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Attack on a fort

circa 1800


Company school


late 18th century – late 19th century

No image
  • Details

    Place where the work was made
    Kutch Gujarat India
    circa 1800
    Media category
    Materials used
    gouache on paper
    30.0 x 41.0 cm
    Gift of Dr Jim Masselos 2022
    Not on display
    Accession number
    Artist information
    Company school

    Works in the collection


  • About

    Paintings for expatriate clients, often British people working for the East India Company, became known as Company school pictures. They were made by Indian artists, who had previously painted for Mughal and Rajput patrons who no longer had need for painting ateliers. Architecture, along with local people, plants and animals, was a popular subject for Company paintings.

    Several distinct styles and sub-schools of Company painting developed throughout India. The distinct style that developed in Kutch has been identified as a synthesis of vernacular court painting and the appropriation of subjects and compositional conventions from European prints introduced by British officers in the later half of the 18th century. Due to their popularity, the European prints were widely circulated and known locally as Perspective Views because they were characterised by single point perspective as applied to buildings and landscapes.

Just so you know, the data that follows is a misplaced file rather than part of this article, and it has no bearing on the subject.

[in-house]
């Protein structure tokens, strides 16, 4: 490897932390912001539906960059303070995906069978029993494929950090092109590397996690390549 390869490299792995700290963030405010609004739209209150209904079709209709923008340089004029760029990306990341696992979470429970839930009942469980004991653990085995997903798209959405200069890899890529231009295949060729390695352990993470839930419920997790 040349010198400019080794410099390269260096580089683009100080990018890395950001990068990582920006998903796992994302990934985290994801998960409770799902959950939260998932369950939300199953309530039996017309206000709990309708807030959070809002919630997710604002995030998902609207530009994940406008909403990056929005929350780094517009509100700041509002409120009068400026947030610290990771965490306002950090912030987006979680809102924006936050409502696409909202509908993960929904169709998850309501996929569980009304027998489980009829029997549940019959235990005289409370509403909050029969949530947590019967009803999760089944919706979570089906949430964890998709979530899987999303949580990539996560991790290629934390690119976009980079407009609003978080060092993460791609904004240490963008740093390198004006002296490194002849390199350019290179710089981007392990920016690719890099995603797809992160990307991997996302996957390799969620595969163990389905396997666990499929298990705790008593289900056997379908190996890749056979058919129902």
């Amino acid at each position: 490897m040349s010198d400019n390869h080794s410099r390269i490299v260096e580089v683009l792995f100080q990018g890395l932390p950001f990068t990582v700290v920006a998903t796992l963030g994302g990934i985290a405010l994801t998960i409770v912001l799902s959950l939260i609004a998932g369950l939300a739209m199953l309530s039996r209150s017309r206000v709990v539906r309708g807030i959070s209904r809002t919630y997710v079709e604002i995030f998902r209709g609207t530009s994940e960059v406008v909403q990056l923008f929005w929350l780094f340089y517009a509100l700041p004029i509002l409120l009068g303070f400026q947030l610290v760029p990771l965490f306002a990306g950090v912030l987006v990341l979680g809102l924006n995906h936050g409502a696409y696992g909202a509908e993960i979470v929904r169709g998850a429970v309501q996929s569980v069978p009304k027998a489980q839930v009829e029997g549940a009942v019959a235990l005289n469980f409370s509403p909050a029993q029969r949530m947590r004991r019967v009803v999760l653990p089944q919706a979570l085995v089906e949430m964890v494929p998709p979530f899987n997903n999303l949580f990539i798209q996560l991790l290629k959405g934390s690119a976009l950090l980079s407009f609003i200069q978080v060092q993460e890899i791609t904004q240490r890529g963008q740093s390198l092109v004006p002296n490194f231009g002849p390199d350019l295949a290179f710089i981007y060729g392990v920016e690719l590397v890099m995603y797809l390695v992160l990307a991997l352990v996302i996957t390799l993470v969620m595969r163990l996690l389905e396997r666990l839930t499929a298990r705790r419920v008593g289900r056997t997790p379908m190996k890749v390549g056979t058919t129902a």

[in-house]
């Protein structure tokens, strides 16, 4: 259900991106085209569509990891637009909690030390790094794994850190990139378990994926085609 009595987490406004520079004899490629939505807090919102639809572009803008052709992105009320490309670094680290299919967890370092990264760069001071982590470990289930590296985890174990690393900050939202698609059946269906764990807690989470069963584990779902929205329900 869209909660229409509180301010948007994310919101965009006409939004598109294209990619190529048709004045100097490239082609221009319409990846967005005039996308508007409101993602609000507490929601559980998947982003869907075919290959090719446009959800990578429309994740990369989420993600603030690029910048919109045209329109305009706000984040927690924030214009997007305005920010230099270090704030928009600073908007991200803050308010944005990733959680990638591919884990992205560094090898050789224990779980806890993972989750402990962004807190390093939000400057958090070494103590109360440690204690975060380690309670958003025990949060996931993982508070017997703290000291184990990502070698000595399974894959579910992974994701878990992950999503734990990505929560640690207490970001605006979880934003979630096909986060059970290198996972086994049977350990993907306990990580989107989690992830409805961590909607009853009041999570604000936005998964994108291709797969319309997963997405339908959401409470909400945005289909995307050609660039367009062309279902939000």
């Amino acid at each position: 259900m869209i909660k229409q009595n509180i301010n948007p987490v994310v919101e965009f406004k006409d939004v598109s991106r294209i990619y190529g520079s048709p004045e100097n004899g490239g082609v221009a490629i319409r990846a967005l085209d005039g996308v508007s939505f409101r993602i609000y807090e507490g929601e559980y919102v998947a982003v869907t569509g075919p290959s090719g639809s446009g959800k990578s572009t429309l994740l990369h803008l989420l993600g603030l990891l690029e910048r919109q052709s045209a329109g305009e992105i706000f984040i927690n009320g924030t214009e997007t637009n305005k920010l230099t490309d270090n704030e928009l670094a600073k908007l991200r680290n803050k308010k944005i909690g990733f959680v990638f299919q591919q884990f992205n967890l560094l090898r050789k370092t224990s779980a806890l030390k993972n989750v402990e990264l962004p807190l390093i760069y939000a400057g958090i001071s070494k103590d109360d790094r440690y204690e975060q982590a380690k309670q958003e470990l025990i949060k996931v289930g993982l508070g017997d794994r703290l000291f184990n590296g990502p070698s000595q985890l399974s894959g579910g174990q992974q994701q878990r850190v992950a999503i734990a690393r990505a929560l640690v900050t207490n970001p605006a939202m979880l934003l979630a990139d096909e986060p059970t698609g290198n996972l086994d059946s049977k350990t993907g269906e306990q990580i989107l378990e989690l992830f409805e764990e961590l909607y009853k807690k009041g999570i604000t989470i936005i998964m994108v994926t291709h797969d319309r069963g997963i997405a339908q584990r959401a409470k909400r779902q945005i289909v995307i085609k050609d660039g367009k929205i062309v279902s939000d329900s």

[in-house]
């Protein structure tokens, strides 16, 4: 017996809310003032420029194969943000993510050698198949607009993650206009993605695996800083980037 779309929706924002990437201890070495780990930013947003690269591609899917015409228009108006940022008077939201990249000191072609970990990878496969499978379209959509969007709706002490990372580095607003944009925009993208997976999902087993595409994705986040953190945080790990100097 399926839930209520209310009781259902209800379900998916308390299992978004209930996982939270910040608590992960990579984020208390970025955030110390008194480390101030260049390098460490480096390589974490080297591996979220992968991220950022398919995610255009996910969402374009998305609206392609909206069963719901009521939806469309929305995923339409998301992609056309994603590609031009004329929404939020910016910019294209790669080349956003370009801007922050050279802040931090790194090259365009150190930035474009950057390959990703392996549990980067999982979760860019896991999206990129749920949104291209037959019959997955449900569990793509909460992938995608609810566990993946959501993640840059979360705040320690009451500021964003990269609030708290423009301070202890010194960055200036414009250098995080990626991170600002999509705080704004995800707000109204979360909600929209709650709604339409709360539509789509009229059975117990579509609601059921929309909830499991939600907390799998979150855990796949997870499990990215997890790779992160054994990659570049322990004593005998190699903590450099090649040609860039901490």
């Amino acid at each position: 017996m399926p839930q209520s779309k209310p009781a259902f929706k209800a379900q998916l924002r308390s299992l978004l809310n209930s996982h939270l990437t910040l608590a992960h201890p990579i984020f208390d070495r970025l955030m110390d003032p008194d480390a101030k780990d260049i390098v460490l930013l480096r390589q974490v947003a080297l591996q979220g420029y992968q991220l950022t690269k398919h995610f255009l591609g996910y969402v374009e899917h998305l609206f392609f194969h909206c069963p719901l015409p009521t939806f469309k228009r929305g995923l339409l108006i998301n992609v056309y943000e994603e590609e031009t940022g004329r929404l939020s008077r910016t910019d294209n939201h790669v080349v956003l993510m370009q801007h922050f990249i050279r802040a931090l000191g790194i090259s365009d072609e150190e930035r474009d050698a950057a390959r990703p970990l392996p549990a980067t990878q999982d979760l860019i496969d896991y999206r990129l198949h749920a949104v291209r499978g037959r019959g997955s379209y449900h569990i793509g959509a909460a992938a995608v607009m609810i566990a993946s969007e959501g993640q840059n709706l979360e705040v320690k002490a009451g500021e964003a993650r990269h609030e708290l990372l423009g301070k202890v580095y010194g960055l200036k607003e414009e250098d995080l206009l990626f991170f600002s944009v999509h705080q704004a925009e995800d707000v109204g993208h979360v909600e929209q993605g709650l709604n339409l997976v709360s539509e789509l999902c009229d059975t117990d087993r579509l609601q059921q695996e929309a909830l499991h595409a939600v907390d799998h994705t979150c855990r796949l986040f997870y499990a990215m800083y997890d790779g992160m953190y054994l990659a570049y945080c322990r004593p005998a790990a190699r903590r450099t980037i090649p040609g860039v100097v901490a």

Although this scene may relate to a battle in India, for instance a siege of one of the many coastal forts south of Mumbai (then Bombay), it is likely that it is an adaption of a European print depicting a battle from another place and time.

  • Bibliography

    Referenced in 2 publications

Other works by Company school

See all 28 works